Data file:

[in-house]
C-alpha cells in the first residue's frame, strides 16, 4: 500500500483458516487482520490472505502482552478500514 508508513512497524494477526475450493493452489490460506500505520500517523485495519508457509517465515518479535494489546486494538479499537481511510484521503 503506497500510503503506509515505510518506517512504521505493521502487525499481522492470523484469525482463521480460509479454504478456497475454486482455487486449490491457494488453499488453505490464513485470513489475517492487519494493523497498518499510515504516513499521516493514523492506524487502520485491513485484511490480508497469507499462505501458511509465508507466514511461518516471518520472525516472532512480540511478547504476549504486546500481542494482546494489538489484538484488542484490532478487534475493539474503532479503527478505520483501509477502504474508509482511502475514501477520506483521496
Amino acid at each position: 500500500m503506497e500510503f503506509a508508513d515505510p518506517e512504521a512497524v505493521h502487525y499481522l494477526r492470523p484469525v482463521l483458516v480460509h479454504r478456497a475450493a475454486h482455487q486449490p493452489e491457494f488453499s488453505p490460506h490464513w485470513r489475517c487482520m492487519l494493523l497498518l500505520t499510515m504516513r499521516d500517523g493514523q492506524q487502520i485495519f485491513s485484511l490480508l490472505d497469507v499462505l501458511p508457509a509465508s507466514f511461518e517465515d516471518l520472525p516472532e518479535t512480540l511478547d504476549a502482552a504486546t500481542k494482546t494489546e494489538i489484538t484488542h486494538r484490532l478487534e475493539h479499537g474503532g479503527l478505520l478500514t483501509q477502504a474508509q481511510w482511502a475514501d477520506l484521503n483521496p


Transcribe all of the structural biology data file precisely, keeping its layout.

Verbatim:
[in-house]
C-alpha cells in the first residue's frame, strides 16, 4: 500500500483458516487482520490472505502482552478500514 508508513512497524494477526475450493493452489490460506500505520500517523485495519508457509517465515518479535494489546486494538479499537481511510484521503 503506497500510503503506509515505510518506517512504521505493521502487525499481522492470523484469525482463521480460509479454504478456497475454486482455487486449490491457494488453499488453505490464513485470513489475517492487519494493523497498518499510515504516513499521516493514523492506524487502520485491513485484511490480508497469507499462505501458511509465508507466514511461518516471518520472525516472532512480540511478547504476549504486546500481542494482546494489538489484538484488542484490532478487534475493539474503532479503527478505520483501509477502504474508509482511502475514501477520506483521496
Amino acid at each position: 500500500m503506497e500510503f503506509a508508513d515505510p518506517e512504521a512497524v505493521h502487525y499481522l494477526r492470523p484469525v482463521l483458516v480460509h479454504r478456497a475450493a475454486h482455487q486449490p493452489e491457494f488453499s488453505p490460506h490464513w485470513r489475517c487482520m492487519l494493523l497498518l500505520t499510515m504516513r499521516d500517523g493514523q492506524q487502520i485495519f485491513s485484511l490480508l490472505d497469507v499462505l501458511p508457509a509465508s507466514f511461518e517465515d516471518l520472525p516472532e518479535t512480540l511478547d504476549a502482552a504486546t500481542k494482546t494489546e494489538i489484538t484488542h486494538r484490532l478487534e475493539h479499537g474503532g479503527l478505520l478500514t483501509q477502504a474508509q481511510w482511502a475514501d477520506l484521503n483521496p